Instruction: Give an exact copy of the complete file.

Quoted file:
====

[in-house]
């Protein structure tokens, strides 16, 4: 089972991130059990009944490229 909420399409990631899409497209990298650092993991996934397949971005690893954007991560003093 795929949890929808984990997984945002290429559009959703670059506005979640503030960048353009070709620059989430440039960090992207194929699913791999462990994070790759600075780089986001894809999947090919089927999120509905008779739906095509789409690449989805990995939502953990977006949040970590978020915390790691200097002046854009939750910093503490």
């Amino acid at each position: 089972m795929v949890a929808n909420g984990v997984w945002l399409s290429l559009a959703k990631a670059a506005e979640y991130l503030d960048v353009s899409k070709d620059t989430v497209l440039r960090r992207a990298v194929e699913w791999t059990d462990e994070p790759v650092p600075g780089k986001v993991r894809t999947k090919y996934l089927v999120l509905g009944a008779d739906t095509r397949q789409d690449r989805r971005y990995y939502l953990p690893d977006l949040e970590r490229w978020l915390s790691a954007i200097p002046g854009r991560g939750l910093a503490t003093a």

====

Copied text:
[in-house]
């Protein structure tokens, strides 16, 4: 089972991130059990009944490229 909420399409990631899409497209990298650092993991996934397949971005690893954007991560003093 795929949890929808984990997984945002290429559009959703670059506005979640503030960048353009070709620059989430440039960090992207194929699913791999462990994070790759600075780089986001894809999947090919089927999120509905008779739906095509789409690449989805990995939502953990977006949040970590978020915390790691200097002046854009939750910093503490």
């Amino acid at each position: 089972m795929v949890a929808n909420g984990v997984w945002l399409s290429l559009a959703k990631a670059a506005e979640y991130l503030d960048v353009s899409k070709d620059t989430v497209l440039r960090r992207a990298v194929e699913w791999t059990d462990e994070p790759v650092p600075g780089k986001v993991r894809t999947k090919y996934l089927v999120l509905g009944a008779d739906t095509r397949q789409d690449r989805r971005y990995y939502l953990p690893d977006l949040e970590r490229w978020l915390s790691a954007i200097p002046g854009r991560g939750l910093a503490t003093a």